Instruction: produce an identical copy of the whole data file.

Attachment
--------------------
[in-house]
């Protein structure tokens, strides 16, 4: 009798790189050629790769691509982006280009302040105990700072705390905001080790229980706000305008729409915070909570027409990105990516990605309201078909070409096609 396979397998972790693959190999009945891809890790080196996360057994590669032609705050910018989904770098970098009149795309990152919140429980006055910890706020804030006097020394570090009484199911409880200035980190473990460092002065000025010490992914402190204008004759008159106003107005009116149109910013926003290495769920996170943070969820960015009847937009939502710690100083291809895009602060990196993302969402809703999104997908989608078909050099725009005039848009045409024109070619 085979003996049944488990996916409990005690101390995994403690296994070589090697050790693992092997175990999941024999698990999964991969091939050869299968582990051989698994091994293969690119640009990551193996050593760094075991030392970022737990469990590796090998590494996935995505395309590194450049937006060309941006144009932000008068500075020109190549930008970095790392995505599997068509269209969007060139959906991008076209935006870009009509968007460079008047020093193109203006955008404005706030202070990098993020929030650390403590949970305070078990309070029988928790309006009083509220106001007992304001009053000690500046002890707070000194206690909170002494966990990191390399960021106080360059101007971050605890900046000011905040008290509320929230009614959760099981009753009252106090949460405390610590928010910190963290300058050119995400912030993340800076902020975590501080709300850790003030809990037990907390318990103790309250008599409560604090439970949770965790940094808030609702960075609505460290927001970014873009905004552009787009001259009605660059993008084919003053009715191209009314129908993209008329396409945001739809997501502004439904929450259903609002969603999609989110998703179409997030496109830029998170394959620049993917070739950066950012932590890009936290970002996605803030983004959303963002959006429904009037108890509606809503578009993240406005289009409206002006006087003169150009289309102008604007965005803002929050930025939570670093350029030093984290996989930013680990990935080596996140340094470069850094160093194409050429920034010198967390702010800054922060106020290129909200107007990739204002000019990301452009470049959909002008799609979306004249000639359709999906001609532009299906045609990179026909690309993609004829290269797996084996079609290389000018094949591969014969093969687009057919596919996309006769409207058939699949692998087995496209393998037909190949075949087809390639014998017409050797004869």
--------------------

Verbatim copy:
[in-house]
């Protein structure tokens, strides 16, 4: 009798790189050629790769691509982006280009302040105990700072705390905001080790229980706000305008729409915070909570027409990105990516990605309201078909070409096609 396979397998972790693959190999009945891809890790080196996360057994590669032609705050910018989904770098970098009149795309990152919140429980006055910890706020804030006097020394570090009484199911409880200035980190473990460092002065000025010490992914402190204008004759008159106003107005009116149109910013926003290495769920996170943070969820960015009847937009939502710690100083291809895009602060990196993302969402809703999104997908989608078909050099725009005039848009045409024109070619 085979003996049944488990996916409990005690101390995994403690296994070589090697050790693992092997175990999941024999698990999964991969091939050869299968582990051989698994091994293969690119640009990551193996050593760094075991030392970022737990469990590796090998590494996935995505395309590194450049937006060309941006144009932000008068500075020109190549930008970095790392995505599997068509269209969007060139959906991008076209935006870009009509968007460079008047020093193109203006955008404005706030202070990098993020929030650390403590949970305070078990309070029988928790309006009083509220106001007992304001009053000690500046002890707070000194206690909170002494966990990191390399960021106080360059101007971050605890900046000011905040008290509320929230009614959760099981009753009252106090949460405390610590928010910190963290300058050119995400912030993340800076902020975590501080709300850790003030809990037990907390318990103790309250008599409560604090439970949770965790940094808030609702960075609505460290927001970014873009905004552009787009001259009605660059993008084919003053009715191209009314129908993209008329396409945001739809997501502004439904929450259903609002969603999609989110998703179409997030496109830029998170394959620049993917070739950066950012932590890009936290970002996605803030983004959303963002959006429904009037108890509606809503578009993240406005289009409206002006006087003169150009289309102008604007965005803002929050930025939570670093350029030093984290996989930013680990990935080596996140340094470069850094160093194409050429920034010198967390702010800054922060106020290129909200107007990739204002000019990301452009470049959909002008799609979306004249000639359709999906001609532009299906045609990179026909690309993609004829290269797996084996079609290389000018094949591969014969093969687009057919596919996309006769409207058939699949692998087995496209393998037909190949075949087809390639014998017409050797004869």